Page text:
Last week, I had the opportunity to travel north to District 6 along with our Michigan State University (MSU) Extension and AgBioResearch State Council. Shari Spoelman, district coordinator, and the crew in MSU Extension District 6 worked hard to give us a great overview of the programming, research and outreach going on in the district, and arranged for us to spend time with the people they serve.
For those of you who are new to Extension or unfamiliar with the council, we have members from all over the state who serve as a liaison between us and our county councils, field station advisory groups, and state agencies and organizations. The members come from various backgrounds: commodity group leaders, county commissioners, 4-H volunteers and farmers. We even have a meteorologist. The more they know about the work we do and the difference we make around the state, the better they can share the Extension story with our local and state decision-makers.
We began our trip with a chance to see the Kettunen Center, a conference facility owned by the Michigan 4-H Foundation. We heard about how 4-H and Extension use the center to connect with youth and volunteers. Chris Gentry, Kettunen Center director, provided us with a tour. We heard from Sara Keinath, youth development educator, and Jake Stieg, 4-H program coordinator, on the work they do with 4-H such as Mock Interview Day and 4-H Winterfest.
Next, we traveled to B & B Farms, owned by Dan and Bonnie Blackledge, and heard about how MSU Extension and the MSU Product Center has helped them grow and market their canola seed and oil products. Jerry Lindquist, grazing and field crops educator, met us there to talk more about the relationships that MSU Extension has with specialty crop growers.
Afterward, we visited Hidden Hills Dairy with Kathy Lee, senior dairy educator, and saw modern technology and the results of MSU Extension input at work on the farm.
We ended the day in downtown Cadillac with Marcus Peccia, the city manager, and Carla Filkins, the mayor, to hear about their partnership with the MSU School of Planning, Design and Construction; MSU Extension and the Michigan Municipal League to create a successful placemaking plan. Marcus gave us a tour to see some of the new efforts to make downtown Cadillac a place for the community to gather as part of the Heritage Plaza PlacePlan. We saw the new amphitheater, the outdoor fireplace, the park and the future location of the Cadillac farmers market.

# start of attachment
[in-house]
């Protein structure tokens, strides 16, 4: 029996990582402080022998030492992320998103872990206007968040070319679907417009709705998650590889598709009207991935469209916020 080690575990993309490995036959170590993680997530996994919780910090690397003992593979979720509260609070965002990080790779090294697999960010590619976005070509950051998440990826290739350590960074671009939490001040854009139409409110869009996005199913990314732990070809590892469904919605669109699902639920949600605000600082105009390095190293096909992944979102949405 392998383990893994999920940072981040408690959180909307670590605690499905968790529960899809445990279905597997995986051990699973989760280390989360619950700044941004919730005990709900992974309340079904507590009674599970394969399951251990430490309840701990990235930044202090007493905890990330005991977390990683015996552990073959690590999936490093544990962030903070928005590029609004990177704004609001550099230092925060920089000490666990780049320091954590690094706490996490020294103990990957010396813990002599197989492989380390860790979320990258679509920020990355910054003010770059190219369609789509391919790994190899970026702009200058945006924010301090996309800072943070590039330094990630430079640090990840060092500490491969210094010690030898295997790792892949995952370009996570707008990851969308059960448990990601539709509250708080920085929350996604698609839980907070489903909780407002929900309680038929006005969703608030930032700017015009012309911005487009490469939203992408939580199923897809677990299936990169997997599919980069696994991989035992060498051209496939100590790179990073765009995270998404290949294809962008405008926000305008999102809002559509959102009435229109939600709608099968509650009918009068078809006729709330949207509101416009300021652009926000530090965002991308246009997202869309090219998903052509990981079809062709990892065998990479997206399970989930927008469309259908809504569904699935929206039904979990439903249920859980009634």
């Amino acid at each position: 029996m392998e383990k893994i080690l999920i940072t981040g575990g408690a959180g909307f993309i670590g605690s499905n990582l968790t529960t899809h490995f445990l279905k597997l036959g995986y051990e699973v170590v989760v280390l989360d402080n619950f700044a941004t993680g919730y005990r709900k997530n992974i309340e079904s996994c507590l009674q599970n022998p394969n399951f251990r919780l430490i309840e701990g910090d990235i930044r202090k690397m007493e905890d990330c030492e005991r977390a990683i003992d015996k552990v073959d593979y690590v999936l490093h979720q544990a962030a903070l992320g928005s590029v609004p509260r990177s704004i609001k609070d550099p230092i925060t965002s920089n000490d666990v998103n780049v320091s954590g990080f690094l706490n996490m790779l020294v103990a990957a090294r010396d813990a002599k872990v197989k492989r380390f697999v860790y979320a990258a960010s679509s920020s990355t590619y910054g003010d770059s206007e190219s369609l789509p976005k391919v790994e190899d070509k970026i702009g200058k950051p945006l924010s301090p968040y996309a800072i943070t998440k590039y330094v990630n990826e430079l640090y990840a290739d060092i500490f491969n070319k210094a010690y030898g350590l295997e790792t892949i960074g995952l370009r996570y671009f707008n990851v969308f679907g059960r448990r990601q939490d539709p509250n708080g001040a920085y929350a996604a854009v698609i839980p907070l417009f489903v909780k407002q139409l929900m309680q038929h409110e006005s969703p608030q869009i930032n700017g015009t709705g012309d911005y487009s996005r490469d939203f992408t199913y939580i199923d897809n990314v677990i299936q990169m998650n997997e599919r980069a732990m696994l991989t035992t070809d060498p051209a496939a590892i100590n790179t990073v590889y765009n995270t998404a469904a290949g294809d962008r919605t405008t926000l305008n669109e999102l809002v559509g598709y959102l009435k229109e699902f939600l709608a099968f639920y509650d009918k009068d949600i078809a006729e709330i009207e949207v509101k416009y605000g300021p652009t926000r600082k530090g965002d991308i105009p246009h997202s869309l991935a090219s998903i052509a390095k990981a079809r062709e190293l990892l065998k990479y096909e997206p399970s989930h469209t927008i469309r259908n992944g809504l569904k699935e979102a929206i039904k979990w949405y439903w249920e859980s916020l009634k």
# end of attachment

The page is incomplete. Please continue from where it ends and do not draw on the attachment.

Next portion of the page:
On Wednesday, Jill O’Donnell, a senior agriculture and agribusiness educator who has worked with the Michigan Christmas tree industry for over 32 years, joined us as we visited the Dutchman Tree Farm in Manton. We met with Steve VanderWeide, the owner, as he shared about farm operations and his connection with MSU Extension. We learned about the soil, tree growth process and market changes that characterize this area of the state.
Next we met up with Erin Lizotte, integrated pest management educator, at Arlene Hops to learn about hops as a re-emerging specialty crop in Michigan and MSU Extension’s efforts to provide research and support. Brian Tennis from the Michigan Hop Alliance answered questions about growing hops as well as the importance of having Extension as a valuable resource in moving forward.
We ended our tour at the Lake City Research Center with Jason Rowntree, Kable Thurlow and Jerry for a tour of the center and a chance to learn more about their research on forage-based livestock, potato production and bioenergy crop production. Jason is an MSU faculty member and Kable is a beef educator who conduct research and outreach at the center.
Many council members expressed how important it was to learn more about the work we’re doing in this area of the state. It was an extremely successful trip, and I’d like to send a huge “Thank you!” out to everyone who made our visit possible.
You know, the most meaningful part for me is when we meet community members and hear how MSU Extension made a difference in their lives. Nothing beats that.